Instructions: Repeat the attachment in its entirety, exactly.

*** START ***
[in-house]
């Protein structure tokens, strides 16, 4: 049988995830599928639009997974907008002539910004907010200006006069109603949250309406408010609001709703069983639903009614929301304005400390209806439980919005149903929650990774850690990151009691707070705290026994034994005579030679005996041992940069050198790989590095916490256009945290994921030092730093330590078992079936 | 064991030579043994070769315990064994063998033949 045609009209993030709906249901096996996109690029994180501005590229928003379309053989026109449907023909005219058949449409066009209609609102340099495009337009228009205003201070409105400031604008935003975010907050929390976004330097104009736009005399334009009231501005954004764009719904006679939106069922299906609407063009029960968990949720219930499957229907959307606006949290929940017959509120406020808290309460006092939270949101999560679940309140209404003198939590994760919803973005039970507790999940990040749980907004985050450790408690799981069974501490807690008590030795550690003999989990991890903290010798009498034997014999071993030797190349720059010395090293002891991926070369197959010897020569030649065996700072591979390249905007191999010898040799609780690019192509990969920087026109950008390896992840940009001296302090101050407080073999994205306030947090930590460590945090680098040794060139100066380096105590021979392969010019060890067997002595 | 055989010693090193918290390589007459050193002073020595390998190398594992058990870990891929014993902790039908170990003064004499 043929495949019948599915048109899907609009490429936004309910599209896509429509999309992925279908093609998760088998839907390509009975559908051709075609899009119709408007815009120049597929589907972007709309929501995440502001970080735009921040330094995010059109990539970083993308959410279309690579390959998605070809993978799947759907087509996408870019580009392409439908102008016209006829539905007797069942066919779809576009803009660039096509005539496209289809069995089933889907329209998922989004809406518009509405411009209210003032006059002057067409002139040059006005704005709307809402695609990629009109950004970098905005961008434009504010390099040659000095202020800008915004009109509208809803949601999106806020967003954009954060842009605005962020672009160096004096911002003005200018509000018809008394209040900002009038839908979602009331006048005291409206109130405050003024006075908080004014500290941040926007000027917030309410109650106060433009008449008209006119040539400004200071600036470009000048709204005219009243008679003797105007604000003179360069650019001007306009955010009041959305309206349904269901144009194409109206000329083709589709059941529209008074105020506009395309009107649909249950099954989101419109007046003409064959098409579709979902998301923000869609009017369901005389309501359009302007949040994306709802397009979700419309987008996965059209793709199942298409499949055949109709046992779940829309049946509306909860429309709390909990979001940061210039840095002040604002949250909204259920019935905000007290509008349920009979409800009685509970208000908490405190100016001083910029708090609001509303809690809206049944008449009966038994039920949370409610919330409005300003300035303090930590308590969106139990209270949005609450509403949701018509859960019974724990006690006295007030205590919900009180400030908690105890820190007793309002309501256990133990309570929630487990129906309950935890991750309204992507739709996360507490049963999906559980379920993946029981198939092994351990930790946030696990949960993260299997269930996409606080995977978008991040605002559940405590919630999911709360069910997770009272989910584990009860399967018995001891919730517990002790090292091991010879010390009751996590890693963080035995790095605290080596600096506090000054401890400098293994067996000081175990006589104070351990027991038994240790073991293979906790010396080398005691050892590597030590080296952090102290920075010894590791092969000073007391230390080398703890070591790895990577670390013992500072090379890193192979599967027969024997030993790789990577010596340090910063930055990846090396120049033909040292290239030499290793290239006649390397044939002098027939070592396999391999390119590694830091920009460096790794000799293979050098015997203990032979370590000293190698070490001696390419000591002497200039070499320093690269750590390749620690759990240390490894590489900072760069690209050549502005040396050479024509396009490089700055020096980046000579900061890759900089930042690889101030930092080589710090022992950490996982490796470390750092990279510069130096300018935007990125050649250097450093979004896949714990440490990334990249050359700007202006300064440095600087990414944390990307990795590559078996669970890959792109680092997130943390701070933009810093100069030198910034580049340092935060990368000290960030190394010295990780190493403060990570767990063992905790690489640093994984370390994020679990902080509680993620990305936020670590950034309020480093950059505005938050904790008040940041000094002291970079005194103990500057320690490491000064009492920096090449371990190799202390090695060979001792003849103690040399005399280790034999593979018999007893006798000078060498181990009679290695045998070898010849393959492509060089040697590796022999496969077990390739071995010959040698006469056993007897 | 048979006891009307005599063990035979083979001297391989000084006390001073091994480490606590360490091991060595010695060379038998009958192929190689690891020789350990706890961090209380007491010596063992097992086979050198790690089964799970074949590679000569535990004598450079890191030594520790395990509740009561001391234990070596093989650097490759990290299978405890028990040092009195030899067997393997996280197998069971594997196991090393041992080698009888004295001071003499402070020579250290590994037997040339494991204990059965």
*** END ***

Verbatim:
[in-house]
């Protein structure tokens, strides 16, 4: 049988995830599928639009997974907008002539910004907010200006006069109603949250309406408010609001709703069983639903009614929301304005400390209806439980919005149903929650990774850690990151009691707070705290026994034994005579030679005996041992940069050198790989590095916490256009945290994921030092730093330590078992079936 | 064991030579043994070769315990064994063998033949 045609009209993030709906249901096996996109690029994180501005590229928003379309053989026109449907023909005219058949449409066009209609609102340099495009337009228009205003201070409105400031604008935003975010907050929390976004330097104009736009005399334009009231501005954004764009719904006679939106069922299906609407063009029960968990949720219930499957229907959307606006949290929940017959509120406020808290309460006092939270949101999560679940309140209404003198939590994760919803973005039970507790999940990040749980907004985050450790408690799981069974501490807690008590030795550690003999989990991890903290010798009498034997014999071993030797190349720059010395090293002891991926070369197959010897020569030649065996700072591979390249905007191999010898040799609780690019192509990969920087026109950008390896992840940009001296302090101050407080073999994205306030947090930590460590945090680098040794060139100066380096105590021979392969010019060890067997002595 | 055989010693090193918290390589007459050193002073020595390998190398594992058990870990891929014993902790039908170990003064004499 043929495949019948599915048109899907609009490429936004309910599209896509429509999309992925279908093609998760088998839907390509009975559908051709075609899009119709408007815009120049597929589907972007709309929501995440502001970080735009921040330094995010059109990539970083993308959410279309690579390959998605070809993978799947759907087509996408870019580009392409439908102008016209006829539905007797069942066919779809576009803009660039096509005539496209289809069995089933889907329209998922989004809406518009509405411009209210003032006059002057067409002139040059006005704005709307809402695609990629009109950004970098905005961008434009504010390099040659000095202020800008915004009109509208809803949601999106806020967003954009954060842009605005962020672009160096004096911002003005200018509000018809008394209040900002009038839908979602009331006048005291409206109130405050003024006075908080004014500290941040926007000027917030309410109650106060433009008449008209006119040539400004200071600036470009000048709204005219009243008679003797105007604000003179360069650019001007306009955010009041959305309206349904269901144009194409109206000329083709589709059941529209008074105020506009395309009107649909249950099954989101419109007046003409064959098409579709979902998301923000869609009017369901005389309501359009302007949040994306709802397009979700419309987008996965059209793709199942298409499949055949109709046992779940829309049946509306909860429309709390909990979001940061210039840095002040604002949250909204259920019935905000007290509008349920009979409800009685509970208000908490405190100016001083910029708090609001509303809690809206049944008449009966038994039920949370409610919330409005300003300035303090930590308590969106139990209270949005609450509403949701018509859960019974724990006690006295007030205590919900009180400030908690105890820190007793309002309501256990133990309570929630487990129906309950935890991750309204992507739709996360507490049963999906559980379920993946029981198939092994351990930790946030696990949960993260299997269930996409606080995977978008991040605002559940405590919630999911709360069910997770009272989910584990009860399967018995001891919730517990002790090292091991010879010390009751996590890693963080035995790095605290080596600096506090000054401890400098293994067996000081175990006589104070351990027991038994240790073991293979906790010396080398005691050892590597030590080296952090102290920075010894590791092969000073007391230390080398703890070591790895990577670390013992500072090379890193192979599967027969024997030993790789990577010596340090910063930055990846090396120049033909040292290239030499290793290239006649390397044939002098027939070592396999391999390119590694830091920009460096790794000799293979050098015997203990032979370590000293190698070490001696390419000591002497200039070499320093690269750590390749620690759990240390490894590489900072760069690209050549502005040396050479024509396009490089700055020096980046000579900061890759900089930042690889101030930092080589710090022992950490996982490796470390750092990279510069130096300018935007990125050649250097450093979004896949714990440490990334990249050359700007202006300064440095600087990414944390990307990795590559078996669970890959792109680092997130943390701070933009810093100069030198910034580049340092935060990368000290960030190394010295990780190493403060990570767990063992905790690489640093994984370390994020679990902080509680993620990305936020670590950034309020480093950059505005938050904790008040940041000094002291970079005194103990500057320690490491000064009492920096090449371990190799202390090695060979001792003849103690040399005399280790034999593979018999007893006798000078060498181990009679290695045998070898010849393959492509060089040697590796022999496969077990390739071995010959040698006469056993007897 | 048979006891009307005599063990035979083979001297391989000084006390001073091994480490606590360490091991060595010695060379038998009958192929190689690891020789350990706890961090209380007491010596063992097992086979050198790690089964799970074949590679000569535990004598450079890191030594520790395990509740009561001391234990070596093989650097490759990290299978405890028990040092009195030899067997393997996280197998069971594997196991090393041992080698009888004295001071003499402070020579250290590994037997040339494991204990059965």